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I need more memory than my current CF card can hold. I also have some adapters lying around. Would it be wise to start using a microSD card in an SD adapter in a CF adapter for event photography?

How do I work out the read and write speed of the card in all the adapters (and from then if I will experience any buffering)?

Would it be stable, or will it go corrupt from time to time?

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Speed is always relative. What is the speed of the current CF card you are using? What is the speed of the microSD card you wish to use? What is the maximum throughput of the SD->CF adapter? In terms of both read and in your case, more importantly, write speed? What is the maximum speed that the camera you are using is capable? The determining factor in the performance of the entire system will be the slowest single element.

In general, the fastest CF cards available at a given time have been faster than the fastest SD cards available at the same time. With the introduction of the UHS-1 standard for SD cards recently, this is less the case than has been in the past. When some of the pro-level DSLRs first introduced dual CF/SD card slots their users soon discovered that the mere presence of a slower SD card in the SD card slot slowed the speed of the read/write operations to the CF card as well, even if they were only writing to the CF card at a particular time.

In your case, the write speed of your camera, the respective speeds of your current CF and SD cards, and the speed of the adapter in question will go a long way in determining if you will take a speed hit by using the microSD card via the SD->CF adapter. Unless you have some very recent SD cards or your CF card(s) is(are) older and/or slower, you will probably see a reduction in write speed. In terms of reliability, the more complex a system is the more opportunity there is for something to fail.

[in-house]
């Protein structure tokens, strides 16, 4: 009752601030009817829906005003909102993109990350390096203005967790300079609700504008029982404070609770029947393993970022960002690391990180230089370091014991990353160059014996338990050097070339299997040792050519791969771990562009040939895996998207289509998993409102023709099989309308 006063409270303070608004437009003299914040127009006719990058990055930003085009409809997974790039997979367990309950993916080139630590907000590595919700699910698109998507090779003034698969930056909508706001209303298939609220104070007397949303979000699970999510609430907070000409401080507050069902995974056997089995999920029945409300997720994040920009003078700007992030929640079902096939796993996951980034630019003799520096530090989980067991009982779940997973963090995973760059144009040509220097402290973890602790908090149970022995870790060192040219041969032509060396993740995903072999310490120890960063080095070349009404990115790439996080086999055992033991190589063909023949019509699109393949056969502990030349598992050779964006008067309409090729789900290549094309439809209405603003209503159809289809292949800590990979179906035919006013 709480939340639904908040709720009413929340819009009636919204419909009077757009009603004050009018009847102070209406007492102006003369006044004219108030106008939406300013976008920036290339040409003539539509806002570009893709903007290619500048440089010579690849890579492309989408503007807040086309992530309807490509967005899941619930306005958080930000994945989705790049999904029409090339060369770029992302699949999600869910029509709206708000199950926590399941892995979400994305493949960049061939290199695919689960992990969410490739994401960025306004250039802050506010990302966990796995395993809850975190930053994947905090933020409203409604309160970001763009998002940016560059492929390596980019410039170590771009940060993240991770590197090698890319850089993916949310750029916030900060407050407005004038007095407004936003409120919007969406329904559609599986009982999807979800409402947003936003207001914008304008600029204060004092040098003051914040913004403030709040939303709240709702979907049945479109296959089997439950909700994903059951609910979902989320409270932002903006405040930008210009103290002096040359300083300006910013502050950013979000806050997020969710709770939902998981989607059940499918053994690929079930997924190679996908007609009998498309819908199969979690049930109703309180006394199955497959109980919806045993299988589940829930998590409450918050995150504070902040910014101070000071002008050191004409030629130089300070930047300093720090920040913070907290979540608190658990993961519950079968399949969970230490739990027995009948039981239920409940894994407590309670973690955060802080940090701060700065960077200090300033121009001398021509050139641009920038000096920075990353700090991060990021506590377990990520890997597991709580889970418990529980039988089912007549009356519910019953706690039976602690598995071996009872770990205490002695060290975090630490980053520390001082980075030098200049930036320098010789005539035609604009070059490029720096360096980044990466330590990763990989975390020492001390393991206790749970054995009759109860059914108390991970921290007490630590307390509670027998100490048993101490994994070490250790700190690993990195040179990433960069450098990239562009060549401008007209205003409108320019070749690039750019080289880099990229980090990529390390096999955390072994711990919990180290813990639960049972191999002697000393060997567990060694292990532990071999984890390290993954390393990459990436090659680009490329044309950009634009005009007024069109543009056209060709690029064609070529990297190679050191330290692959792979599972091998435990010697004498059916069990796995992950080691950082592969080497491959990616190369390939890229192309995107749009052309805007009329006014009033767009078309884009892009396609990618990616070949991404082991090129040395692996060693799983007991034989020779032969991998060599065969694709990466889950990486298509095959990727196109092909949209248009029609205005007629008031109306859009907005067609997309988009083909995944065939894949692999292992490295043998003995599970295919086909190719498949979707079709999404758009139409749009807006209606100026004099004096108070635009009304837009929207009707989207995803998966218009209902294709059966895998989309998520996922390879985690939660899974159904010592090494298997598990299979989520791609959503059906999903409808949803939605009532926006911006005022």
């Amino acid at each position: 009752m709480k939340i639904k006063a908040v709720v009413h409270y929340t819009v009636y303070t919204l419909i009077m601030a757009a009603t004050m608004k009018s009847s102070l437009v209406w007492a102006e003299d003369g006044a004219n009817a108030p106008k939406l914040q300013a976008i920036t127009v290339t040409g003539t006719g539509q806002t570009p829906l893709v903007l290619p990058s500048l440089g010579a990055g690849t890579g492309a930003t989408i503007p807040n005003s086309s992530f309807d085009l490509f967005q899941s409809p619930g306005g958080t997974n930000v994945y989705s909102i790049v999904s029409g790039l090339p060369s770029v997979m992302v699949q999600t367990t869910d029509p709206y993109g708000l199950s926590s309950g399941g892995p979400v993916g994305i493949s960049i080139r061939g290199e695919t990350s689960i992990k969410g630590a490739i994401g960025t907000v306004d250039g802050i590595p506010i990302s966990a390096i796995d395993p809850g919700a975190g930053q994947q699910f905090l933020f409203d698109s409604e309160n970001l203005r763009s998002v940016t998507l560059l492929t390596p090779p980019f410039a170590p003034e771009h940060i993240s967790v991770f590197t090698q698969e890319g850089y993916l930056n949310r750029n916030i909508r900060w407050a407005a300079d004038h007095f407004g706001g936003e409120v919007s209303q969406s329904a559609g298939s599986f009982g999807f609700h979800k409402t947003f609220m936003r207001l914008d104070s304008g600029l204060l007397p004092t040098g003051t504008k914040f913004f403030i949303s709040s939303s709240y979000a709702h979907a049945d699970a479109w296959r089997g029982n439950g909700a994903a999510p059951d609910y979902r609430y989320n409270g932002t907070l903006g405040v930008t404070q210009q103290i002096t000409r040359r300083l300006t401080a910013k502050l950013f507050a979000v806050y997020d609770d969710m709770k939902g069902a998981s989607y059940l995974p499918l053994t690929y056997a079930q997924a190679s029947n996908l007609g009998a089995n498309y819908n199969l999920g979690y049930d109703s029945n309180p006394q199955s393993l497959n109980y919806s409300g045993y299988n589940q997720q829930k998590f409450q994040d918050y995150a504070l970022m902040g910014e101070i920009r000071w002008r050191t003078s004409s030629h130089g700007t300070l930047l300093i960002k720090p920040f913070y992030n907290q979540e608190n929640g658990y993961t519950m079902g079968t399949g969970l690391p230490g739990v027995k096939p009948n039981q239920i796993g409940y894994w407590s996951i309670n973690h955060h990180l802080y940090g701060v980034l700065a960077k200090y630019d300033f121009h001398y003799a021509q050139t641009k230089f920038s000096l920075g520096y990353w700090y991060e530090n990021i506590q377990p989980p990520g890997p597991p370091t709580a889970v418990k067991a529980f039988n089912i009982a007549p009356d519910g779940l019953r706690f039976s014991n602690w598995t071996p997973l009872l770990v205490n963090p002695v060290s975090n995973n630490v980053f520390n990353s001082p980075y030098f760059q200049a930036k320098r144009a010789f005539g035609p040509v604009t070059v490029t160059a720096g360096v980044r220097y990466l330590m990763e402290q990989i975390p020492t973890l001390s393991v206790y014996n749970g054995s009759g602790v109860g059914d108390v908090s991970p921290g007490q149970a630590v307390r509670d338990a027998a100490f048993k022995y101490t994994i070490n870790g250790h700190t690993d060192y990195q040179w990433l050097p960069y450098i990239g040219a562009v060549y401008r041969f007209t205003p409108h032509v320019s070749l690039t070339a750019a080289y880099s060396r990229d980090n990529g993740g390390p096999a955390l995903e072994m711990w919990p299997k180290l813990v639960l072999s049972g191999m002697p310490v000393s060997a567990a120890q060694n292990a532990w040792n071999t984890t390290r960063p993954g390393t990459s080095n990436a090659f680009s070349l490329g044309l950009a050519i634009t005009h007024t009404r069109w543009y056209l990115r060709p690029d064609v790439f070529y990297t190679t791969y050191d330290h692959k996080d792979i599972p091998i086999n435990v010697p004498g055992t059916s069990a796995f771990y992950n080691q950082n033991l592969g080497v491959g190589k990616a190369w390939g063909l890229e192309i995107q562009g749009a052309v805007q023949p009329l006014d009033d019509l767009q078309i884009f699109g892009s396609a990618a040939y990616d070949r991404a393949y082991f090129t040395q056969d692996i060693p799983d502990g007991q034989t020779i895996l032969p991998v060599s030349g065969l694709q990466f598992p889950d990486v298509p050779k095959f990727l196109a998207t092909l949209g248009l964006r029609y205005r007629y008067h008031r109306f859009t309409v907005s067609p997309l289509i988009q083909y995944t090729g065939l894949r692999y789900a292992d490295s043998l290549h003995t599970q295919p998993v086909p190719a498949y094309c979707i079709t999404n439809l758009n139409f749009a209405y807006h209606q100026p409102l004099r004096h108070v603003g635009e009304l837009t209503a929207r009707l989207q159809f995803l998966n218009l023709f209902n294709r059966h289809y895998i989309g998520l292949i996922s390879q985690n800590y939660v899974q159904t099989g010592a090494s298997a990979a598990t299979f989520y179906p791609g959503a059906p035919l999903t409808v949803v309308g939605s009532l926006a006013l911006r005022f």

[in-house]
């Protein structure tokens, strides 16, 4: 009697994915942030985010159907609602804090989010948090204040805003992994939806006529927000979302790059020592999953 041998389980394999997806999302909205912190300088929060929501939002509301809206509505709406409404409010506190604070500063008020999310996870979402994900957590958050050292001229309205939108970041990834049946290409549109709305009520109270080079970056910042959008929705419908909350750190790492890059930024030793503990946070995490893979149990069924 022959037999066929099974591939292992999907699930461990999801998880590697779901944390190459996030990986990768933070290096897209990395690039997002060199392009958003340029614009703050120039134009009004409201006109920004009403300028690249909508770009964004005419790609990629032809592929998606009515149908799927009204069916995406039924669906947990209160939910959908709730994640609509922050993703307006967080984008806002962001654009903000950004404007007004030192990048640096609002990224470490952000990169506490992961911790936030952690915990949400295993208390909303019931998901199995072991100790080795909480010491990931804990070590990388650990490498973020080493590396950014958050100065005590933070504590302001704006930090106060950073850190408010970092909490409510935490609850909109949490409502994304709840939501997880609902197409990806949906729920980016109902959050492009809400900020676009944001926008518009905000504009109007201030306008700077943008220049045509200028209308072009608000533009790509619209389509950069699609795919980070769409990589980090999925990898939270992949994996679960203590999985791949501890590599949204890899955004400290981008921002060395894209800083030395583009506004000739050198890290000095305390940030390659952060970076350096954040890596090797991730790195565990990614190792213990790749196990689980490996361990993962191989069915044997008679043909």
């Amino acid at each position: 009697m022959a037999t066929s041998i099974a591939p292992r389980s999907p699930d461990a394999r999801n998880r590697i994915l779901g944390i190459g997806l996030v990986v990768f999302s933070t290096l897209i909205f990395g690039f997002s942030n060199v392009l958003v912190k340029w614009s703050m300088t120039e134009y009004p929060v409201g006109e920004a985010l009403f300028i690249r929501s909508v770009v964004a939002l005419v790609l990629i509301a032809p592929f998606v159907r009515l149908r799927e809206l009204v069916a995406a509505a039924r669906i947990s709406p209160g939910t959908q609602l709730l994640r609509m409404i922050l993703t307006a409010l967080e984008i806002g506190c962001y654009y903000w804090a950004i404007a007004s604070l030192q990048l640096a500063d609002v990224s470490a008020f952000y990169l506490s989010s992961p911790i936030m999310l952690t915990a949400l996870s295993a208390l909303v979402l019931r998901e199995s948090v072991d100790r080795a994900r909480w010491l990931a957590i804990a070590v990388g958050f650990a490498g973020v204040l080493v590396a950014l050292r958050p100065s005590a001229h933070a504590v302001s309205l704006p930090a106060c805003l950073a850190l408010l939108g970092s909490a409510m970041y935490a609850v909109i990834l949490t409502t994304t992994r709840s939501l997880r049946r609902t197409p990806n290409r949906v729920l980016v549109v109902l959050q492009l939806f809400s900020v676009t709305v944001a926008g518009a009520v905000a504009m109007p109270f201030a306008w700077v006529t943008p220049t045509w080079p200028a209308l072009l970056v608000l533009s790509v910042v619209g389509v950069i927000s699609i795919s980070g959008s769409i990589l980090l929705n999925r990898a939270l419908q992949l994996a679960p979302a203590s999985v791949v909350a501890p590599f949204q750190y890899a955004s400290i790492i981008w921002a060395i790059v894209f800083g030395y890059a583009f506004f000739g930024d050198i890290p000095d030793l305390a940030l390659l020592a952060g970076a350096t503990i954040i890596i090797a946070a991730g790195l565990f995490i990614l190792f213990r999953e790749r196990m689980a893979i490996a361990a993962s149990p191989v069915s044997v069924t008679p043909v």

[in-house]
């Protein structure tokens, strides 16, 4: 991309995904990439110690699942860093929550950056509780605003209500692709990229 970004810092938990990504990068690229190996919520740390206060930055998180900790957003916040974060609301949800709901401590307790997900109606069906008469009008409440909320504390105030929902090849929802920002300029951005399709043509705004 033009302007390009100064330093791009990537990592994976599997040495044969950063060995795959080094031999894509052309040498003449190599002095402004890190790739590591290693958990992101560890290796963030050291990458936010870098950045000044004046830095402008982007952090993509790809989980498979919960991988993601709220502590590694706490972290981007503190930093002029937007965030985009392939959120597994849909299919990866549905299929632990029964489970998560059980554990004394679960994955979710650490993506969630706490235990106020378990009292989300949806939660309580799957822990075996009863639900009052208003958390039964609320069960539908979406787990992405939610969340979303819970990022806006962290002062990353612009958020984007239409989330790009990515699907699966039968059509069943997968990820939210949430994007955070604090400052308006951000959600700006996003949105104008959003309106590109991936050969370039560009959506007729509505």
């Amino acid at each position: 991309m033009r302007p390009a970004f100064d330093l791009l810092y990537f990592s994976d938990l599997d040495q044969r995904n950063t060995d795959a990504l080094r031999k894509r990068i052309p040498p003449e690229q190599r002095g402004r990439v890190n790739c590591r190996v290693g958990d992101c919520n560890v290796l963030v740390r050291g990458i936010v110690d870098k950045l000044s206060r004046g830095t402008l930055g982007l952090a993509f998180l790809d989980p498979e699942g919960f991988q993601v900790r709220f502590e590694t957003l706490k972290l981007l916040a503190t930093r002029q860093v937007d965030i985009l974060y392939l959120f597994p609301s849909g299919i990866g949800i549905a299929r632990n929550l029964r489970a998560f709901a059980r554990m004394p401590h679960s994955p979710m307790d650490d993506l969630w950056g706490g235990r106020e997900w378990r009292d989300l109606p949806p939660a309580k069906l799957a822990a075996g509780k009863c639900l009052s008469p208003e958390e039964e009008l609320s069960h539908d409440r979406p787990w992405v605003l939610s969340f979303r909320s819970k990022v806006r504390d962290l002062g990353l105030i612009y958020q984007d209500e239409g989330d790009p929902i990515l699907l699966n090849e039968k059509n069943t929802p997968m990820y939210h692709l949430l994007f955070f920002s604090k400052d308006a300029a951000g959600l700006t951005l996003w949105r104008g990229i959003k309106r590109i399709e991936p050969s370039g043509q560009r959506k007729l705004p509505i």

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I use that combination in a DSC-R1 from Sony. It works fine at least up to 128GB (as opposed to the MemoryStick slot which stops at 32GB) apart from startup delay after switching or exchanging cards. And with "startup delay", I mean something proportional to card size and being in the order of a minute for 128GB. Other than that, access speed is probably about 60% of what it is for memory sticks, likely for marketing rather than technical reasons. In other words, neither adapter is what is limiting the speed.

Your mileage may vary, of course, depending on the age of the camera and the size discrepancy between what was available for testing at its release date and what is nowadays cheap to get. I've had this kind of "unexpectedly large size works but causes delays for some operations" experience also with other old cameras from other manufacturers.

My guess would be that cameras still accepting CF cards will not be slowed down by modern micro-SDcards' transfer speeds but possibly by their size.

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I do data recovery for a living, and I'll put it like this: I would not take the risk.

It isn't just formatting or cards dying causing people to lose data. Every little connection in the entire path data travels is a potential cause for error. It is often these cases that are impossible to recover data from.

Damage due to bad contact that results in what seems a stuck bit (so returns same value no matter what) and this repeats sector after sector. I marked obvious errors, we can see it should read Canon. In image itself data it's not so obvious and impossible to repair:

enter image description here

Exif - Exib
01100110 - f changed into
01100010 - b

Canon - Cankn
01101111 - o changed into
01101011 - k

EOS - EKS
01001111 - O changed into
01001011 - K

Result to photo (I had to process data to even get it to display):

enter image description here

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MicroSD to SD is just a difference in form factor, so that shouldn't be a problem. The trick would be to get a good CF adapter to make sure you get good throughput as there is a change there. Effectively, the CF adapter is an SD card reader. If you get one with a good speed rating (there aren't a whole lot last time I checked), then you should be ok though.

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